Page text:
Understanding Florida Minor Guardianships
You and your husband recently became parents to a baby girl. While you are immersed in the life of raising a newborn, your relatives keep mentioning the importance of a life insurance policy and minor guardianship. You want your sister to care for your child in the event of an emergency. Is it really necessary to draft guardianship paperwork? What’s the difference between a custodian and a guardian anyway?
Understanding Minor Guardianship
In Florida, a potential guardian must file a petition with the court of jurisdiction in order to serve on behalf of a minor child. In some cases the court might assign a guardian for the child’s day to day care and a custodian for the child’s finances. Parents can nominate a potential guardian in their last will and testament and can also exclusively indicate who they do and do not want to care for their children should something happen to them. Beyond a last will and testament, a family can also draft a specific guardianship document or establish a trust for the benefit of their child should they have special needs.
Petitioning for Emergency Guardianship
In some cases, petitioning for emergency guardianship may be necessary. If both parents suddenly passed away without leaving instructions for a potential guardian, a child may be placed into foster care temporarily. Extended family members are not automatically granted guardianship rights unless a family member was previously named in a parent’s last will and testament. Rather, the loved one must petition with the court of jurisdiction. They must identify their existing relationship with the child and affirm they are not receiving a monetary benefit from petitioning to become a guardian. Sometimes multiple family members petition over the same child. This is unfortunate because it can lead to turmoil, but ultimately the judge will make a decision in the best interest of the child. You can eliminate the need for dispute about your child’s welfare in the event of an emergency by selecting a guardian and substitute guardian now.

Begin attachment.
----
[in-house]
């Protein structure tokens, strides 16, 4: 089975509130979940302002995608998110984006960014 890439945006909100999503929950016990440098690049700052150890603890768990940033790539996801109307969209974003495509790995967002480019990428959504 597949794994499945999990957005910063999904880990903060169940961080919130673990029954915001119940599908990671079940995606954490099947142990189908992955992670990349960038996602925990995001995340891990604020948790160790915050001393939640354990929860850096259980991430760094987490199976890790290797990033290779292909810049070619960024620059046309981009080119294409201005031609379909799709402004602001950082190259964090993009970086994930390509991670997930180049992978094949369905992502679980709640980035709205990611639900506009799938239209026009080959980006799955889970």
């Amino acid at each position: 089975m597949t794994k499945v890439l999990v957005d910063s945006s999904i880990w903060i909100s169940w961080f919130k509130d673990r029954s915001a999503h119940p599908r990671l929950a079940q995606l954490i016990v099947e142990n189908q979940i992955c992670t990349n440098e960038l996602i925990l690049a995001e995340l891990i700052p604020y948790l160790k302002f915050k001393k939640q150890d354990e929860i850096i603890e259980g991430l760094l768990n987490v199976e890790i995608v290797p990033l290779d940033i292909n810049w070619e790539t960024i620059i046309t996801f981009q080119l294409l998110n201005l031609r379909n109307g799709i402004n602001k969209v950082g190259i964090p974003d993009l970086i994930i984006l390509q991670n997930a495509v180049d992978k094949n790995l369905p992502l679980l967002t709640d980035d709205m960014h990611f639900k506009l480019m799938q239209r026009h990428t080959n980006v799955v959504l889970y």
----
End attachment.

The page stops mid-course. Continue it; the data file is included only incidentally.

Contact Our Attorneys at Strategic Counsel Law Group Today
If you recently added a new member to your family or are just beginning to work on the estate planning process, you should dedicate some time to thinking about potential guardians for your minor child. The goal is to never need one, but you should prepare in advance to secure your child’s future. Choosing a person you trust now can give you peace of mind knowing your children would be safe and protected if you were no longer there. Our Tampa estate planning attorneys at Strategic Counsel Law Group understand this process can be confusing and overwhelming, but it does not have to be. We provide holistic estate planning services for all families and can help you prepare for all possible outcomes. Call today to schedule a consultation.